Published online by Cambridge University Press: 20 January 2022
In 1831 the poet laureate Robert Southey wrote simply ‘who has not heard of Bernard Barton?’ It is an ironic question for the modern reader – or even the modern scholar – for whom his poetry has passed into almost total obscurity. Yet certainly for the reader of the 1820s and 1830s, he would have been immediately familiar as the author of several volumes of verse, a key devotional poet, and a prolific contributor to periodicals and literary annuals. Reputedly, an English actor called Barton was announced in a Paris theatre in 1822 and ‘the audience called out to inquire if it was the Quaker poet’. Indeed, one could argue that Barton did not even need to be named: a reference to ‘the Quaker Poet’or ‘broad brims’ in the pages of a journal was enough to elicit instant recognition. Friendships and correspondence with the Romantic essayist Charles Lamb and Edward FitzGerald (translator of The Rubáiyát of Omar Khayyám ) ensured his work remained culturally visible after his death in 1849, but by the time of E. V. Lucas's biography in 1893, his star was waning – before being eclipsed entirely. This occlusion is a shame. His is a unique nineteenthcentury poetic voice: one of sun-dappled Suffolk woodland and heath; gentle reflections on history, time and loss; and affectionately painted domestic scenes. It is influenced by Wordsworth, Cowper and Pope; the sentimental conventions of late Romantic writing; and fellow county poets such as George Crabbe and Robert Bloomfield. Nor is he limited to one strain: across his work one finds devotional verse, political writing, ekphrasis and even zesty satire.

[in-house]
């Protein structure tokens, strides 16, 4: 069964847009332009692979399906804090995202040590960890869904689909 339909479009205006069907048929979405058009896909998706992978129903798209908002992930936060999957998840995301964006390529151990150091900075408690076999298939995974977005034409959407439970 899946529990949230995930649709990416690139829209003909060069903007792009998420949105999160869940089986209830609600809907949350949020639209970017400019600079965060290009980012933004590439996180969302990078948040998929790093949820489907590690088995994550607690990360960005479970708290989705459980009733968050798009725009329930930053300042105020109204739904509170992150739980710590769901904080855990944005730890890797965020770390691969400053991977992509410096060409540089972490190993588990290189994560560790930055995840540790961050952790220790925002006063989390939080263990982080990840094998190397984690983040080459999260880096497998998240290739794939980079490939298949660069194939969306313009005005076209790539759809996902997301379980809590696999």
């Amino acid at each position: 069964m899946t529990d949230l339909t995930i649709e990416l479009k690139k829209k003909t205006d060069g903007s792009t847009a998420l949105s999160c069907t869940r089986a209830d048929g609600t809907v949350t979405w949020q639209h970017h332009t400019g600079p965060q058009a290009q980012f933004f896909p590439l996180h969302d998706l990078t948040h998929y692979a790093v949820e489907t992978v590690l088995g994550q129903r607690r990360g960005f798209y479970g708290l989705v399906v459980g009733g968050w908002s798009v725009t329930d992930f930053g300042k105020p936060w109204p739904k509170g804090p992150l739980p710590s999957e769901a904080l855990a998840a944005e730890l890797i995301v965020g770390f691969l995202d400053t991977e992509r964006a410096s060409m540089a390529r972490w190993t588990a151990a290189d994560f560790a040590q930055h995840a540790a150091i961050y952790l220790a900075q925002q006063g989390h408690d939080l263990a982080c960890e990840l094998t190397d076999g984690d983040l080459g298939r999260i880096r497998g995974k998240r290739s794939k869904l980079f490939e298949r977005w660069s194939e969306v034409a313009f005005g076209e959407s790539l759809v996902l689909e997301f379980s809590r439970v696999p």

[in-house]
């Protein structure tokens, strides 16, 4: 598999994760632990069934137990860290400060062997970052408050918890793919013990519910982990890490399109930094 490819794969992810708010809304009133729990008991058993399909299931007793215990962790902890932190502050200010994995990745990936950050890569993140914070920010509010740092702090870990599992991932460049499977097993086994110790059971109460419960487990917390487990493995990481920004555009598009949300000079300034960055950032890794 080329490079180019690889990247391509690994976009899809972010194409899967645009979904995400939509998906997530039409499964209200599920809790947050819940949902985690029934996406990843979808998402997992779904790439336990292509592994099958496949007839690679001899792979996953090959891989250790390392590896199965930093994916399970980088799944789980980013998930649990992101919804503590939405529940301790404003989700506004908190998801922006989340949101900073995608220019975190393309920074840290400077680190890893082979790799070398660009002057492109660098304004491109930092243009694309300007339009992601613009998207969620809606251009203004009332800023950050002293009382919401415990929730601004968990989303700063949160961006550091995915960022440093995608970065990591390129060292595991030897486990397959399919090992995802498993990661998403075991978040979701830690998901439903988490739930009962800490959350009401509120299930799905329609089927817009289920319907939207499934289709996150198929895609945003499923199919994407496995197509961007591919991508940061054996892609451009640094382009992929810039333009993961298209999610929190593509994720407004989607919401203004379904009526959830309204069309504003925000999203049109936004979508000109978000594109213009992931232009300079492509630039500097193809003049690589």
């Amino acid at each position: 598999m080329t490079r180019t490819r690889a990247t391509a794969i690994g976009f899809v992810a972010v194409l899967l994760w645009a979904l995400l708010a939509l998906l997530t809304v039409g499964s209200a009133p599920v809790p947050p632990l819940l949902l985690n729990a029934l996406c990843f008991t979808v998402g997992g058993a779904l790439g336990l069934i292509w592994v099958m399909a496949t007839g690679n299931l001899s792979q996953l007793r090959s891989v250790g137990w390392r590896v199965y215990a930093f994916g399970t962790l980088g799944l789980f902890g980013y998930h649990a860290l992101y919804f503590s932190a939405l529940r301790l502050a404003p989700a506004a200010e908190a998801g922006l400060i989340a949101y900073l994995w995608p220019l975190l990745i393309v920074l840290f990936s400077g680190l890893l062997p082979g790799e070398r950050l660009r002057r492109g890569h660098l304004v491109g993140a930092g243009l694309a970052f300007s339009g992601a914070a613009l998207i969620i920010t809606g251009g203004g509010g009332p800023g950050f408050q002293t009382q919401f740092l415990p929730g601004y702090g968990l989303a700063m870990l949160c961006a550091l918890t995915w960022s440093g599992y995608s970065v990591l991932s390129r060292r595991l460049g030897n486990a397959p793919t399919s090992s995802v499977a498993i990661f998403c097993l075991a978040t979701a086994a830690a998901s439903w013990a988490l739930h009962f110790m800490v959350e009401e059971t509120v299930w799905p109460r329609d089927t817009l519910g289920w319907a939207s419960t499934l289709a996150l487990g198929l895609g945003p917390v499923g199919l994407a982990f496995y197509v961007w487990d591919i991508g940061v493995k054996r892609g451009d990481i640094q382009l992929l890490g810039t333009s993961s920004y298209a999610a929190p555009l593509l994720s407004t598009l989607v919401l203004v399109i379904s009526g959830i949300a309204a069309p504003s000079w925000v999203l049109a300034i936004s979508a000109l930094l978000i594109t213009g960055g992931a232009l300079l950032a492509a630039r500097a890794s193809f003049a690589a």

One special and distinctive element that shapes this poetic voice is Quakerism. Southey's rhetorical question was asked in the context of a remarkable emergence: in 1815, William Hazlitt had concluded that ‘a Quaker poet would be a literary phenomenon’ and almost a contradiction in terms. The Society of Friends, a once revolutionary seventeenth-century sect that had retreated into quietism in the eighteenth century, appeared quintessentially unpoetic. They eschewed fashion and decoration, never attended concerts or dances, proscribed novels and tightly controlled practices of reading among members.